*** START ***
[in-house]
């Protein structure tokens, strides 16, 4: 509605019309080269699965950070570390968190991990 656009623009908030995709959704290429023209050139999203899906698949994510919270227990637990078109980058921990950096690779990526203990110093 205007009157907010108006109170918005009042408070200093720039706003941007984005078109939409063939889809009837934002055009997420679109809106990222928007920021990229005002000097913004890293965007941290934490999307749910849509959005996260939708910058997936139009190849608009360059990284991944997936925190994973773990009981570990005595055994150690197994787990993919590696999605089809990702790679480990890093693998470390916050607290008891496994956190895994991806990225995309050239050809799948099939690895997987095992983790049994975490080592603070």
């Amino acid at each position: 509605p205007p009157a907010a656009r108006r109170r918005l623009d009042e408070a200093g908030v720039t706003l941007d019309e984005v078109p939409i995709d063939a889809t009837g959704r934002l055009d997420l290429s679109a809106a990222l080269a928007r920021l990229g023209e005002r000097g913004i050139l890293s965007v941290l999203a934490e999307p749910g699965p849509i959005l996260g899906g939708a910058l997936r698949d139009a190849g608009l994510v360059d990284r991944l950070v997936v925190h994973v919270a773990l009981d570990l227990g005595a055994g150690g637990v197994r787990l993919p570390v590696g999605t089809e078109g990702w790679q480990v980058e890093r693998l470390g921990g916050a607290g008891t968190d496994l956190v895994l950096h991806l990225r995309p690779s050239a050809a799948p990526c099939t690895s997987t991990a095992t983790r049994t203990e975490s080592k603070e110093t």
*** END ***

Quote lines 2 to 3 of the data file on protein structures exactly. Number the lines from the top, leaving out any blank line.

């Protein structure tokens, strides 16, 4: 509605019309080269699965950070570390968190991990 656009623009908030995709959704290429023209050139999203899906698949994510919270227990637990078109980058921990950096690779990526203990110093 205007009157907010108006109170918005009042408070200093720039706003941007984005078109939409063939889809009837934002055009997420679109809106990222928007920021990229005002000097913004890293965007941290934490999307749910849509959005996260939708910058997936139009190849608009360059990284991944997936925190994973773990009981570990005595055994150690197994787990993919590696999605089809990702790679480990890093693998470390916050607290008891496994956190895994991806990225995309050239050809799948099939690895997987095992983790049994975490080592603070």
């Amino acid at each position: 509605p205007p009157a907010a656009r108006r109170r918005l623009d009042e408070a200093g908030v720039t706003l941007d019309e984005v078109p939409i995709d063939a889809t009837g959704r934002l055009d997420l290429s679109a809106a990222l080269a928007r920021l990229g023209e005002r000097g913004i050139l890293s965007v941290l999203a934490e999307p749910g699965p849509i959005l996260g899906g939708a910058l997936r698949d139009a190849g608009l994510v360059d990284r991944l950070v997936v925190h994973v919270a773990l009981d570990l227990g005595a055994g150690g637990v197994r787990l993919p570390v590696g999605t089809e078109g990702w790679q480990v980058e890093r693998l470390g921990g916050a607290g008891t968190d496994l956190v895994l950096h991806l990225r995309p690779s050239a050809a799948p990526c099939t690895s997987t991990a095992t983790r049994t203990e975490s080592k603070e110093t």